I write these words on Earth Day, April 22, 2021. Today, many words will be spoken and written, raising legitimate alarms of the risk we face with increasing temperature caused by greenhouse gases. Among others, former Vice President Al Gore raised this as a primary concern in his books, Earth in the Balance and An Inconvenient Truth. Bill Gates has just published his perspective in his new book, How to Avoid a Climate Disaster. That we are seeing significant climate change seems to me incontrovertible. The correlation of so many thermal observations with increased greenhouse gas in the atmosphere and with the historical record of temperature strongly implicate carbon dioxide and methane as primary causes.
Efforts to move away from reliance on greenhouse gas production for electrical power, heating, cooking, transportation, manufacturing, and a host of other activities of modern society strike me as inescapably important. The sluggish response to this threat is partly a consequence of its long-term character. The most serious problems still lie in the future even though we can document early evidence of their presence including shrinking polar ice and glaciers, rising average and peak temperatures, increasing desertification, acidification of the oceans, and increase in absolute ppm of carbon dioxide.
But there is another, less predictable but potentially equally devastating threat to our modern dependence on electricity. It goes by the name of coronal mass ejection (CME) and occurs sporadically as the sun burns its hydrogen into helium and heavier elements. A CME consists mostly of masses of ionized protons in a plasma that are ejected at high speed from the sun's corona and propagated outward by the solar wind. These ionized ejections create power magnetic fields, which themselves can induce large currents in electrical conductors. One of the best documented CMEs occurred on Sept. 1, 1859 and is known as the Carrington Event after the English astronomer, R.C. Carrington who, along with R. Hodgson, observed and reported the event. Telegraph equipment and wires were overheated and damaged over a wide area. Not all CMEs threaten the Earth; they must intercept Earth in its orbit to do damage.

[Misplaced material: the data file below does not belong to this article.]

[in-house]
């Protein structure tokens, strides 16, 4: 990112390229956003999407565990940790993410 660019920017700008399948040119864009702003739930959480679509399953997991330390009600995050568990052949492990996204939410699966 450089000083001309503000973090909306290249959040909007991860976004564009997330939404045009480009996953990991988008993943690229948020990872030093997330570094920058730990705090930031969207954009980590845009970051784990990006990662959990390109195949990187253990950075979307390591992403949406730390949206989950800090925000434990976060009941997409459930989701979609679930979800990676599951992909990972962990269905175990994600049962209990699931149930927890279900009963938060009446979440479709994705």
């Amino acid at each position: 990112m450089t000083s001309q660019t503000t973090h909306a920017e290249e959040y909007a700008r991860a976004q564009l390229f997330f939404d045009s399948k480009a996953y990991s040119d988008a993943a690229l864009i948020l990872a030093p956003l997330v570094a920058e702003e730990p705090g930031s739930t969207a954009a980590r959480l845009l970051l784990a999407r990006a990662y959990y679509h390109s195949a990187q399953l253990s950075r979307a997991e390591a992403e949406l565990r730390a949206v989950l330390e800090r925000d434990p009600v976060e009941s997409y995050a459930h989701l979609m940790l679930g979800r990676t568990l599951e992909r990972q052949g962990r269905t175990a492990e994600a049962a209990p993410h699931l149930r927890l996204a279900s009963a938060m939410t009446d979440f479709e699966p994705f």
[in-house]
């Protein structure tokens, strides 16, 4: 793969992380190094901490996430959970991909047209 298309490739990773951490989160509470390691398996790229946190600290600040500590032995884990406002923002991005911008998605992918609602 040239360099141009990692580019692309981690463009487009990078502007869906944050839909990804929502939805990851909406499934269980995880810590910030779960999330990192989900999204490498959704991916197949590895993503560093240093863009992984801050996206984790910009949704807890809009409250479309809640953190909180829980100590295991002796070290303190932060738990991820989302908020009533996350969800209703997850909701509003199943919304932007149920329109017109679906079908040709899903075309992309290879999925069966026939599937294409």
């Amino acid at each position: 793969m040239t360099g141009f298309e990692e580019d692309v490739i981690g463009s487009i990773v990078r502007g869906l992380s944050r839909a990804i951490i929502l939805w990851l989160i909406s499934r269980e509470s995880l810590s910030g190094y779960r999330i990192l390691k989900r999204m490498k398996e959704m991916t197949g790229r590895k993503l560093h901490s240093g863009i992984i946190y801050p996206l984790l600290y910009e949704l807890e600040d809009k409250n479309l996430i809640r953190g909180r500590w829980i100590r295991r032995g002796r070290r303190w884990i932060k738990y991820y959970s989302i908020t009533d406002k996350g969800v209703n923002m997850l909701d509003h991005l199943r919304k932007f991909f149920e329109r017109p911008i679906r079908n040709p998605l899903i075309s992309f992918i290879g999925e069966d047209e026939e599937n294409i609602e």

There have been subsequent events in 1921 and 1989, but of lower intensity and causing less damage than the 1859 event. We are, however, far more deeply dependent on electricity and its transport than ever in human history. In the parts of the planet that are most heavily electrified, we find increased dependence on electrical equipment, especially including computing and communications. Along with an enormous number of devices dependent on electricity, our communication systems, including satellites, ground radio transceivers, and optical fiber systems are at risk. Subsea optical fibers are especially vulnerable. The CME does not affect the optical fiber but could severely damage the electrically powered repeaters needed to reinforce optical signals for long haul cables.
The resilience of the Internet with alternative paths … might play a critical part in overcoming the side effects of a major CME event.
Because the ionized particles travel more slowly than photons, there could be on the order of 13 hours or more warning from a major flare and CME but the key question is what should have been considered well ahead of the warning to protect electrical and electronic equipment from damage as well as the electrical power grid itself. The concept of a microgrid that supplies power to smaller communities or even portions of large cities and can be disarticulated at need might be one place to start. The resilience of the Internet with alternative paths, including satellite and undersea and land cable as well as high speed laser links, might play a critical part of overcoming the side effects of a major CME event.
It seems to me that now would be a good time to work through the many potential hazards of a CME and to draw conclusions for grid and net design for connectivity and resilience in the face of certain failures for power and for Internet continuity.
The Digital Library is published by the Association for Computing Machinery. Copyright © 2021 ACM, Inc.
I completely agree, and there is a paper being presented at SIGCOMM this year, by Sangeetha Abdu Jyothi (https://www.ics.uci.edu/~sabdujyo/) that looks into these issues in greater detail: "Solar Superstorms: Planning for an Internet Apocalypse."
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